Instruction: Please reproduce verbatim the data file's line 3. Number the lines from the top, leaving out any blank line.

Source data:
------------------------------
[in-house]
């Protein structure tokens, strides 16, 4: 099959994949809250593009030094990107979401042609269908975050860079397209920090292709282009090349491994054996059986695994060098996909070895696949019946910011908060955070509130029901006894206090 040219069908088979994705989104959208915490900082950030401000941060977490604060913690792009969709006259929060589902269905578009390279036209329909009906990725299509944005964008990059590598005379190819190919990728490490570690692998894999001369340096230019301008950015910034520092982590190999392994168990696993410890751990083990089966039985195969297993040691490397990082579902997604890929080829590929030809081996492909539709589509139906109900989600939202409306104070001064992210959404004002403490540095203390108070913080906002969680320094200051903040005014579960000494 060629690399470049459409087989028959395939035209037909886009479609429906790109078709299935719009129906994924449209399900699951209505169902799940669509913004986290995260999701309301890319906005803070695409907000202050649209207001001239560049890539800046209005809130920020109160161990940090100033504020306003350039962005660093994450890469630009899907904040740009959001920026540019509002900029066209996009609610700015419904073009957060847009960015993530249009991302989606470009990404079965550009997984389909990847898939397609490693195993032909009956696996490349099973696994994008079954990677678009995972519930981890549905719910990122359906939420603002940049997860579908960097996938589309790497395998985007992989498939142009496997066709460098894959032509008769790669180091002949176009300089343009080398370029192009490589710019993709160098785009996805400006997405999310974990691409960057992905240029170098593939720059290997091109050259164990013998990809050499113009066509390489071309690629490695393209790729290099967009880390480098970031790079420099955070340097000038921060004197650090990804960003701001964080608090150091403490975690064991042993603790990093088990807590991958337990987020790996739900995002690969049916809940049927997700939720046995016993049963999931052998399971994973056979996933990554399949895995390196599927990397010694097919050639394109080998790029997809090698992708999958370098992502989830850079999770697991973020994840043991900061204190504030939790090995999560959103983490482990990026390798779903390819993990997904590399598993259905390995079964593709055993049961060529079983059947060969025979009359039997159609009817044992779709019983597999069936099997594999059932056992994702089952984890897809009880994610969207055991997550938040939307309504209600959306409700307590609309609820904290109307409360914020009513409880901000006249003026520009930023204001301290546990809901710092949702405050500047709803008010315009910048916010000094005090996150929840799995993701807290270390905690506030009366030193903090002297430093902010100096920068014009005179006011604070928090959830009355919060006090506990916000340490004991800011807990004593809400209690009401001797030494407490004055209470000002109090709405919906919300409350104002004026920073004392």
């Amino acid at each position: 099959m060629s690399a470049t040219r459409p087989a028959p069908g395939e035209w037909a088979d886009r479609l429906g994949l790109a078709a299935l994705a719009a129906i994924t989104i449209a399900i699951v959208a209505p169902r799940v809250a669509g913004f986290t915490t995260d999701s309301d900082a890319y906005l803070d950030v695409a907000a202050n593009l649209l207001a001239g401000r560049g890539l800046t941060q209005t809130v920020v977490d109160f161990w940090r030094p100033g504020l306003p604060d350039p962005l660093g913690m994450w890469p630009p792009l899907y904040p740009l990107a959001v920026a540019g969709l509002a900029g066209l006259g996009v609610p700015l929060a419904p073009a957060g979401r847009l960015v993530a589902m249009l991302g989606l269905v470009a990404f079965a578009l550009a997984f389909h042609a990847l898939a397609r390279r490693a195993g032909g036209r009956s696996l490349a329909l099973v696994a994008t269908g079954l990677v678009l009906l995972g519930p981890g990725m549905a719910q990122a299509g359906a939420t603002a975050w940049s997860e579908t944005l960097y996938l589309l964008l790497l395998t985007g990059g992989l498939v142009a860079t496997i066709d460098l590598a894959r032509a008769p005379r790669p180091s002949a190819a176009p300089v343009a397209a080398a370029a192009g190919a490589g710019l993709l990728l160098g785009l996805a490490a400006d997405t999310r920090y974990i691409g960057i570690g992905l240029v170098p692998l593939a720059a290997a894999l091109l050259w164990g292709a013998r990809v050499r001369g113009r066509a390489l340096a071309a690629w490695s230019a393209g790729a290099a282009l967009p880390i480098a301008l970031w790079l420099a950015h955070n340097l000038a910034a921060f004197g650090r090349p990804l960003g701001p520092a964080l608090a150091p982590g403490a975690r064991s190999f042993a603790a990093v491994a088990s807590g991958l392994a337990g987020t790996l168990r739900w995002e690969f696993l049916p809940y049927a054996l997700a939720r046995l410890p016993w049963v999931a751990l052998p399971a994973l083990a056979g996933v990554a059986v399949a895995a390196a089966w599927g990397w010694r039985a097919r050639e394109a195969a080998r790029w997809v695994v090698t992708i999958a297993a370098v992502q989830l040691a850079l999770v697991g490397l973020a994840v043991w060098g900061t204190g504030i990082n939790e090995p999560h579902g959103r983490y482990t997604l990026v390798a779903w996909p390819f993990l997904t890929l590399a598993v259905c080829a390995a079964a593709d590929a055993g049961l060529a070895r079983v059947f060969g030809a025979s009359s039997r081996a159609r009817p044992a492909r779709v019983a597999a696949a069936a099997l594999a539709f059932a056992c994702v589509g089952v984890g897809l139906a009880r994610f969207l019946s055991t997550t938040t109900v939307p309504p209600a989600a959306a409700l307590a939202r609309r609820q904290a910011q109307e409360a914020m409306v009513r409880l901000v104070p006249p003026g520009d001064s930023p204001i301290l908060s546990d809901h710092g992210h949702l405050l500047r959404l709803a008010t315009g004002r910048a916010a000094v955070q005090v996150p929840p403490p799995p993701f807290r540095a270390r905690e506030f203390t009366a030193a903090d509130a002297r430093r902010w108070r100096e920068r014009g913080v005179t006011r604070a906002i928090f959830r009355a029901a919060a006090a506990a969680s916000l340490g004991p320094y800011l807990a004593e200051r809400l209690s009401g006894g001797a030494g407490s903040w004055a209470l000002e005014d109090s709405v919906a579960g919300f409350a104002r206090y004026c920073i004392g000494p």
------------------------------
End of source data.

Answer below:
């Amino acid at each position: 099959m060629s690399a470049t040219r459409p087989a028959p069908g395939e035209w037909a088979d886009r479609l429906g994949l790109a078709a299935l994705a719009a129906i994924t989104i449209a399900i699951v959208a209505p169902r799940v809250a669509g913004f986290t915490t995260d999701s309301d900082a890319y906005l803070d950030v695409a907000a202050n593009l649209l207001a001239g401000r560049g890539l800046t941060q209005t809130v920020v977490d109160f161990w940090r030094p100033g504020l306003p604060d350039p962005l660093g913690m994450w890469p630009p792009l899907y904040p740009l990107a959001v920026a540019g969709l509002a900029g066209l006259g996009v609610p700015l929060a419904p073009a957060g979401r847009l960015v993530a589902m249009l991302g989606l269905v470009a990404f079965a578009l550009a997984f389909h042609a990847l898939a397609r390279r490693a195993g032909g036209r009956s696996l490349a329909l099973v696994a994008t269908g079954l990677v678009l009906l995972g519930p981890g990725m549905a719910q990122a299509g359906a939420t603002a975050w940049s997860e579908t944005l960097y996938l589309l964008l790497l395998t985007g990059g992989l498939v142009a860079t496997i066709d460098l590598a894959r032509a008769p005379r790669p180091s002949a190819a176009p300089v343009a397209a080398a370029a192009g190919a490589g710019l993709l990728l160098g785009l996805a490490a400006d997405t999310r920090y974990i691409g960057i570690g992905l240029v170098p692998l593939a720059a290997a894999l091109l050259w164990g292709a013998r990809v050499r001369g113009r066509a390489l340096a071309a690629w490695s230019a393209g790729a290099a282009l967009p880390i480098a301008l970031w790079l420099a950015h955070n340097l000038a910034a921060f004197g650090r090349p990804l960003g701001p520092a964080l608090a150091p982590g403490a975690r064991s190999f042993a603790a990093v491994a088990s807590g991958l392994a337990g987020t790996l168990r739900w995002e690969f696993l049916p809940y049927a054996l997700a939720r046995l410890p016993w049963v999931a751990l052998p399971a994973l083990a056979g996933v990554a059986v399949a895995a390196a089966w599927g990397w010694r039985a097919r050639e394109a195969a080998r790029w997809v695994v090698t992708i999958a297993a370098v992502q989830l040691a850079l999770v697991g490397l973020a994840v043991w060098g900061t204190g504030i990082n939790e090995p999560h579902g959103r983490y482990t997604l990026v390798a779903w996909p390819f993990l997904t890929l590399a598993v259905c080829a390995a079964a593709d590929a055993g049961l060529a070895r079983v059947f060969g030809a025979s009359s039997r081996a159609r009817p044992a492909r779709v019983a597999a696949a069936a099997l594999a539709f059932a056992c994702v589509g089952v984890g897809l139906a009880r994610f969207l019946s055991t997550t938040t109900v939307p309504p209600a989600a959306a409700l307590a939202r609309r609820q904290a910011q109307e409360a914020m409306v009513r409880l901000v104070p006249p003026g520009d001064s930023p204001i301290l908060s546990d809901h710092g992210h949702l405050l500047r959404l709803a008010t315009g004002r910048a916010a000094v955070q005090v996150p929840p403490p799995p993701f807290r540095a270390r905690e506030f203390t009366a030193a903090d509130a002297r430093r902010w108070r100096e920068r014009g913080v005179t006011r604070a906002i928090f959830r009355a029901a919060a006090a506990a969680s916000l340490g004991p320094y800011l807990a004593e200051r809400l209690s009401g006894g001797a030494g407490s903040w004055a209470l000002e005014d109090s709405v919906a579960g919300f409350a104002r206090y004026c920073i004392g000494p």